One of the great thing about using the H2 as a USB mic is that it even works great even in Ubuntu Linux (I’m assuming that the hardware is well supported in Windows and Mac). Another great thing about USB mode is that the H2 will use the USB power so no need to use the power cord in this mode & it won’t use the battery.

    Even if you use the H2 to record your fiction stand-alone, you will want to use it as a USB mic for when you are on Skype for interviews. And you do want to be interviewed on podcasts and blogs to get your word out. Even if the interview podcast doesn’t have a big audience, you will have it to link to in your blog. That way you can plug your stuff when someone is asking you about your stuff, not just telling others about it solo.

    The plus for using the H2 for stand-alone recording is no additional sound (like from the computer fan).

    I really hope that Dan is going to cover this in another post, but I would say that using good, and consistent id3 tags is important. Not everyone is going to listen with an iPad, and for a lot of those other mp3 players (like mine), the id3 tags are essential. I have had to manually edit id3 tags for podcast novels before because they were done so poorly.

  2. Richard Green aka Mainframe

    Oh and one thing you may want to do is check out reviews of other podcast novels to see what elements work and what don’t. You can find reviews on iTunes, Podiobooks.com, and I’d definitely recommend ViewFromValhalla.com

  3. jdsawyer

    Richard! Thanks for dropping by :-)
    I’ll update the pricing on the H2 in the article. On your other points…

    Using low gain and closer mic technique is appropriate for some applications, but you’ll need to experiment. Risks you run include: more mouth noise (which requires practice to avoid making–you literally have to learn to move your mouth in a different way), bass biased sound characteristics (which isn’t flattering on all voices, nor is it appropriate for all characters. For male narrators it’s often nice, but not always). If your voice isn’t strong enough to show up really well without the gain boost, then when you get into post you’ll be left with the same set of noise problems, but potentially exacerbated because you didn’t take care of it further up the line.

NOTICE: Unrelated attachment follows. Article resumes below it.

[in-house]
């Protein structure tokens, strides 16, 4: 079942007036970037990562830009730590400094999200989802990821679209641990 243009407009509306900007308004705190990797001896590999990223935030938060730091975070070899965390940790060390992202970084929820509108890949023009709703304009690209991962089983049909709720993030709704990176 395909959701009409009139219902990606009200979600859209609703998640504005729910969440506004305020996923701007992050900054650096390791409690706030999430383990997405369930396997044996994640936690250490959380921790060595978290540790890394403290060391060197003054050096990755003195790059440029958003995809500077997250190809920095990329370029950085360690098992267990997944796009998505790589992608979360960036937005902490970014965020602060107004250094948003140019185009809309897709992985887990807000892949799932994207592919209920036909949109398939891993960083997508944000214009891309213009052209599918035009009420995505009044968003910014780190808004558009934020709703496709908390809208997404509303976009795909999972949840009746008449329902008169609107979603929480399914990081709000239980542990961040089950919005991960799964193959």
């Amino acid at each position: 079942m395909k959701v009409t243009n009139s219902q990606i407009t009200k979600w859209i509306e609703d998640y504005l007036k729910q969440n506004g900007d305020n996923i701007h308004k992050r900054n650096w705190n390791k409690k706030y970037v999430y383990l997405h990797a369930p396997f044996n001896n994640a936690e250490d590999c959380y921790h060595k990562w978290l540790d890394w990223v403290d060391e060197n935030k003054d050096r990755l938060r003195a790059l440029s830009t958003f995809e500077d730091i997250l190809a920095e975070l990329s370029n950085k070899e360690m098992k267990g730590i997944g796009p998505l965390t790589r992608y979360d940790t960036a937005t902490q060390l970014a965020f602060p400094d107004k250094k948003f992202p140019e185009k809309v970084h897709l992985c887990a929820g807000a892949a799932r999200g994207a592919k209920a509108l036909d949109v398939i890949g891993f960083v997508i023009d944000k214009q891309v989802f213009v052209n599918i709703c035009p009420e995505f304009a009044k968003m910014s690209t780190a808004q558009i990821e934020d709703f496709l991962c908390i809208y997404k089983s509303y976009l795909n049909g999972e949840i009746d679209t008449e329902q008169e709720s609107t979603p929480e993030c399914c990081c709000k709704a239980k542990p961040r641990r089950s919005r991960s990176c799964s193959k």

In other words, the mic still records the noise, and when you amp your voice in post it will all show up anyway. It’s always easier to reduce noise before you record it than to eliminate it after you’ve recorded it.

    And yeah, id3 tags are important. I’ll need to do a post on those.

    Thanks!
    -Dan

  4. Odin

    Hi Dan! I greatly enjoyed reading this post and look forward to more. Like Richard, I love my H2 and use it for both stand alone and USB powered conversations on the computer. I’m still learning and any mistakes are limitations of my own making rather than the mic. I find it interesting that through trial and error I’ve followed pretty much the path you’ve outlined here, differing only in the recording software (being a video guy, I had soundtrack pro available as part of Final Cut Studio).

    Thanks again for the great post and thanks Richard for the nod. ,^)

  5. Jacqueline Windh

    Thank you for an excellent and informative post.

    I use Audacity, and it is fantastic software. If you haven’t used anything like it before you’ll need to download the manual and really study it well – but all the info is there, and you can do amazing things with it.

    I’d definitely be interested in the post on id3 tags… I don’t know anything about that.

    Thanks again!

  6. Phil Olynyk

    Just a note for those looking at Zoom mics. I picked up an H4, thinking it must be an improvement over the H2. The problem is that the crossed mics in the H4 require the device to be mounted horizontally on a tripod, which is much less convenient than just putting the H2 down on the table. I haven’t seen a side by side comparison of the two, and I sometimes wish I had chosen the H2. So look at both, and decide carefully.

  7. jdsawyer

    Phil–
    You raise a good point. The H4 is more useful for some things–for example, it accepts 1/4″ and XLR inputs if you’re using pro mics, and the crossed on-board mics provide stereo imaging far superior to the H2. But, it does require more complicated mounting hardware, and it’s not as simple to use, and it’s about a hundred dollars more expensive.

    Your mileage may vary :-)
    -Dan